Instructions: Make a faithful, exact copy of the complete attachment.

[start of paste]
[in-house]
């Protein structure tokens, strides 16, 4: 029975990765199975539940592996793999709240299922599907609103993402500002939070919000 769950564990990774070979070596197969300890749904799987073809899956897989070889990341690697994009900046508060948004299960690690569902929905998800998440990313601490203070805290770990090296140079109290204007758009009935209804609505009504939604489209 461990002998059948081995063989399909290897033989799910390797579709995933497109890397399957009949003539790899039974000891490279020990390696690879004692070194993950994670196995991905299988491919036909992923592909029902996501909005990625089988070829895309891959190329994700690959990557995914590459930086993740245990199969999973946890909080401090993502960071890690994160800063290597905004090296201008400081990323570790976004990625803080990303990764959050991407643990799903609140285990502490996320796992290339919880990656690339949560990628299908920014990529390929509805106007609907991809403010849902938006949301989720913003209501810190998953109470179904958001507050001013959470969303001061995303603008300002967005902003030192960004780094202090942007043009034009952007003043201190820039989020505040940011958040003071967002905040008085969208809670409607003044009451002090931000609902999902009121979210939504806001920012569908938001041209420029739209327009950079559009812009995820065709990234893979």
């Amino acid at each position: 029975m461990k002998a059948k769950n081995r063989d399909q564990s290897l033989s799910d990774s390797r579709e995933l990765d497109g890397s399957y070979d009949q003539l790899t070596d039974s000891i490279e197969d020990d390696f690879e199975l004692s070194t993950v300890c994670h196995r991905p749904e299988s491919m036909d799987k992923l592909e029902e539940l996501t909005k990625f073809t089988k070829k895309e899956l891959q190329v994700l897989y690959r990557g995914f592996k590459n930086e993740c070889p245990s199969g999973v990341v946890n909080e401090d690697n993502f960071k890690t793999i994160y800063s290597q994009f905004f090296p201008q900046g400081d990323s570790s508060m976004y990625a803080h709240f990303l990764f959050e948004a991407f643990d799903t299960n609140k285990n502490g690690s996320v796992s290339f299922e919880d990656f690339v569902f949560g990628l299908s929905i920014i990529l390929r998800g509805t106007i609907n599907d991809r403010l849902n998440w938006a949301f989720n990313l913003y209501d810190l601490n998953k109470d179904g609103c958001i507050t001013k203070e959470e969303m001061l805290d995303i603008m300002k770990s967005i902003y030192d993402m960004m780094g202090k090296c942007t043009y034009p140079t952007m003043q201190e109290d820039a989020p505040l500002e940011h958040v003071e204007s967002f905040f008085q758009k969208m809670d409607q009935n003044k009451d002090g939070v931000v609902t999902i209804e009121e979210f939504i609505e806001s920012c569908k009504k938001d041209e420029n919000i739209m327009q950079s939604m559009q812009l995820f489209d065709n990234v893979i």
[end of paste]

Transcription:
[in-house]
């Protein structure tokens, strides 16, 4: 029975990765199975539940592996793999709240299922599907609103993402500002939070919000 769950564990990774070979070596197969300890749904799987073809899956897989070889990341690697994009900046508060948004299960690690569902929905998800998440990313601490203070805290770990090296140079109290204007758009009935209804609505009504939604489209 461990002998059948081995063989399909290897033989799910390797579709995933497109890397399957009949003539790899039974000891490279020990390696690879004692070194993950994670196995991905299988491919036909992923592909029902996501909005990625089988070829895309891959190329994700690959990557995914590459930086993740245990199969999973946890909080401090993502960071890690994160800063290597905004090296201008400081990323570790976004990625803080990303990764959050991407643990799903609140285990502490996320796992290339919880990656690339949560990628299908920014990529390929509805106007609907991809403010849902938006949301989720913003209501810190998953109470179904958001507050001013959470969303001061995303603008300002967005902003030192960004780094202090942007043009034009952007003043201190820039989020505040940011958040003071967002905040008085969208809670409607003044009451002090931000609902999902009121979210939504806001920012569908938001041209420029739209327009950079559009812009995820065709990234893979």
């Amino acid at each position: 029975m461990k002998a059948k769950n081995r063989d399909q564990s290897l033989s799910d990774s390797r579709e995933l990765d497109g890397s399957y070979d009949q003539l790899t070596d039974s000891i490279e197969d020990d390696f690879e199975l004692s070194t993950v300890c994670h196995r991905p749904e299988s491919m036909d799987k992923l592909e029902e539940l996501t909005k990625f073809t089988k070829k895309e899956l891959q190329v994700l897989y690959r990557g995914f592996k590459n930086e993740c070889p245990s199969g999973v990341v946890n909080e401090d690697n993502f960071k890690t793999i994160y800063s290597q994009f905004f090296p201008q900046g400081d990323s570790s508060m976004y990625a803080h709240f990303l990764f959050e948004a991407f643990d799903t299960n609140k285990n502490g690690s996320v796992s290339f299922e919880d990656f690339v569902f949560g990628l299908s929905i920014i990529l390929r998800g509805t106007i609907n599907d991809r403010l849902n998440w938006a949301f989720n990313l913003y209501d810190l601490n998953k109470d179904g609103c958001i507050t001013k203070e959470e969303m001061l805290d995303i603008m300002k770990s967005i902003y030192d993402m960004m780094g202090k090296c942007t043009y034009p140079t952007m003043q201190e109290d820039a989020p505040l500002e940011h958040v003071e204007s967002f905040f008085q758009k969208m809670d409607q009935n003044k009451d002090g939070v931000v609902t999902i209804e009121e979210f939504i609505e806001s920012c569908k009504k938001d041209e420029n919000i739209m327009q950079s939604m559009q812009l995820f489209d065709n990234v893979i």